Asteroids Neg


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There’s no imminent threat to the Earth and we would have centuries of warning in the status quo

BENNETT 2010 (James, Prof of Economics at George Mason, The Doomsday Lobby: Hype and Panic from Sputniks, Martians, and Marauding Meteors, p. 168-169

Cooler heads intervened. Donald Yeomans of the Jet Propulsion Laboratory said, “The comet will pass no closer to the Earth than 60 lunar distances [14 million miles] on August 5, 2126. There is no evidence for a threat from Swift-Tuttle in 2126 nor from any other known comet or asteroid in the next 200 years.”96 Even Brian Marsden concurred. He retracted his prediction, though he held out the possibility that in the year 3034 the comet could come within a million miles of Earth. Surveying this very false and very loud alarm, Sally Stephens, writing in the journal of the Astronomical Society of the Pacific, observed, “Marsden’s prediction, and later retraction, of a possible collision between the Earth and the comet highlight the fact that we will most likely have century-long warnings of any potential collision, based on calculations of orbits of known and newly discovered asteroids and comets. Plenty of time to decide what to do.”97

Ignore their impact—you’re more likely to be killed by lightning than an asteroid

SIEGEL 2010 (Ethan, theoretical astrophysicist at Lewis and Clark College, “How Afraid of Asteroids Should You Be?”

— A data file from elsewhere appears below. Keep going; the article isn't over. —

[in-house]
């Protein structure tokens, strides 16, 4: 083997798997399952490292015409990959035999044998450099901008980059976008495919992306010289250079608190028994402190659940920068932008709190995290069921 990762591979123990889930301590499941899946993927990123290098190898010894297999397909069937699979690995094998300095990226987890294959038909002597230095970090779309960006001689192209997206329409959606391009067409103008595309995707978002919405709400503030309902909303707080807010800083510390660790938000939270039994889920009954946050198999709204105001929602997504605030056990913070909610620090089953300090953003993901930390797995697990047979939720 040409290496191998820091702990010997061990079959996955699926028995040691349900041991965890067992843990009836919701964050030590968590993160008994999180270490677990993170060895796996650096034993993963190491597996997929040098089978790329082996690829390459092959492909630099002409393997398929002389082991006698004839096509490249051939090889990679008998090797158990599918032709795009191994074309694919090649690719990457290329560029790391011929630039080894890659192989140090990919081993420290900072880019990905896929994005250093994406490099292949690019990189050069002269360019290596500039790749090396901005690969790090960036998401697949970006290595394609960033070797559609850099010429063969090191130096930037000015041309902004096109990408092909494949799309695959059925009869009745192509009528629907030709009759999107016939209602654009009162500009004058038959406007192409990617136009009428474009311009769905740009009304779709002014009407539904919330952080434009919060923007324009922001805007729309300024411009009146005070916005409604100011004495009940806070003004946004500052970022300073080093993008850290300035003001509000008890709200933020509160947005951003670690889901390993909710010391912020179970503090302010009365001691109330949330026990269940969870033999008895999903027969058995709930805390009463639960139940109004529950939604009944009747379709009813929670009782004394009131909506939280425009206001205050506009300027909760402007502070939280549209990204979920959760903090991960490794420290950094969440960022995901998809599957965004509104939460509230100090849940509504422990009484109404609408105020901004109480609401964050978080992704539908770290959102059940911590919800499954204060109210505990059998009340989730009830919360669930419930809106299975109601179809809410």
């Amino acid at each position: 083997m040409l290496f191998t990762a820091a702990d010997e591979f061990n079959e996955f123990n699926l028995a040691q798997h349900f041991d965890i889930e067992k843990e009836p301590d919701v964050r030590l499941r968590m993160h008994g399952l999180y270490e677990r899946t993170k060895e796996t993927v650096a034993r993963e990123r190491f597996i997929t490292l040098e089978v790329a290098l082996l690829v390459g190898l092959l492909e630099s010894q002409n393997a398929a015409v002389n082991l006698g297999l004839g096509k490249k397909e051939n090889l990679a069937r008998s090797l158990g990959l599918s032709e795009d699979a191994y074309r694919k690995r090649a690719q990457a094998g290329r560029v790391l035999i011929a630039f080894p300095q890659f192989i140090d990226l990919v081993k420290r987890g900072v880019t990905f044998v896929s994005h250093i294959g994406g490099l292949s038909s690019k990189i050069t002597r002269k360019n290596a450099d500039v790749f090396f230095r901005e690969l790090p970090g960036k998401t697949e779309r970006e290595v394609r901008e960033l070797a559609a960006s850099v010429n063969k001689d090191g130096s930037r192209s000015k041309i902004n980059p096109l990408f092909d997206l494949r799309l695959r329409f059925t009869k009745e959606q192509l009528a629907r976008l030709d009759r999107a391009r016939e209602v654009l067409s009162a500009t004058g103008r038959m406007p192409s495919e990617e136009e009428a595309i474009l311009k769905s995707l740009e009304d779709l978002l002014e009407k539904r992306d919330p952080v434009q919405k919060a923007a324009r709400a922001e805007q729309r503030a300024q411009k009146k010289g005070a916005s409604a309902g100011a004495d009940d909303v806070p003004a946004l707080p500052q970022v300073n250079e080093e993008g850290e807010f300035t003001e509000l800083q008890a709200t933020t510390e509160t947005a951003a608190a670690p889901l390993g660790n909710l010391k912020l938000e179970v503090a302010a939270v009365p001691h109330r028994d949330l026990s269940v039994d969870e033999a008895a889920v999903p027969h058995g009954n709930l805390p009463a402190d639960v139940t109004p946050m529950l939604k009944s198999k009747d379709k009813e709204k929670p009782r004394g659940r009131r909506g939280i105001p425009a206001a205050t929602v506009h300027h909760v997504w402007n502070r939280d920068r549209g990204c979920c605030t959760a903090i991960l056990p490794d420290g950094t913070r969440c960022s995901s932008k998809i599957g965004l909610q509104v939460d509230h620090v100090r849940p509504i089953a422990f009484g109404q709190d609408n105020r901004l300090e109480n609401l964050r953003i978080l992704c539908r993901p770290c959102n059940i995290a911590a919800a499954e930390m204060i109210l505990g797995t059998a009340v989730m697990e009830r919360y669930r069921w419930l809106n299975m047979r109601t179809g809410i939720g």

But -- and my opinion here definitely runs against the mainstream -- I think this hysteria is absolutely ridiculous. One of the things you almost never hear about are the frequency and the odds of an asteroid strike harming you. If large asteroid strikes happened every few decades, we'd have something legitimate to prepare for and worry about. But if you've only got a one-in-a-million chance of an asteroid harming you over your lifetime -- meaning you are over 100 times more likely to be struck by lightning than harmed by an asteroid -- perhaps there are better ways to spend your resources.


No comet threat

Near-Earth Object Science Definition Team 2003 (August 22, “ Study to Determine the Feasibility of Extending the Search for NearEarth Objects to Smaller Limiting Diameters ” Prepared at the Request of National Aeronautics and Space Administration Office of Space Science Solar System Exploration Division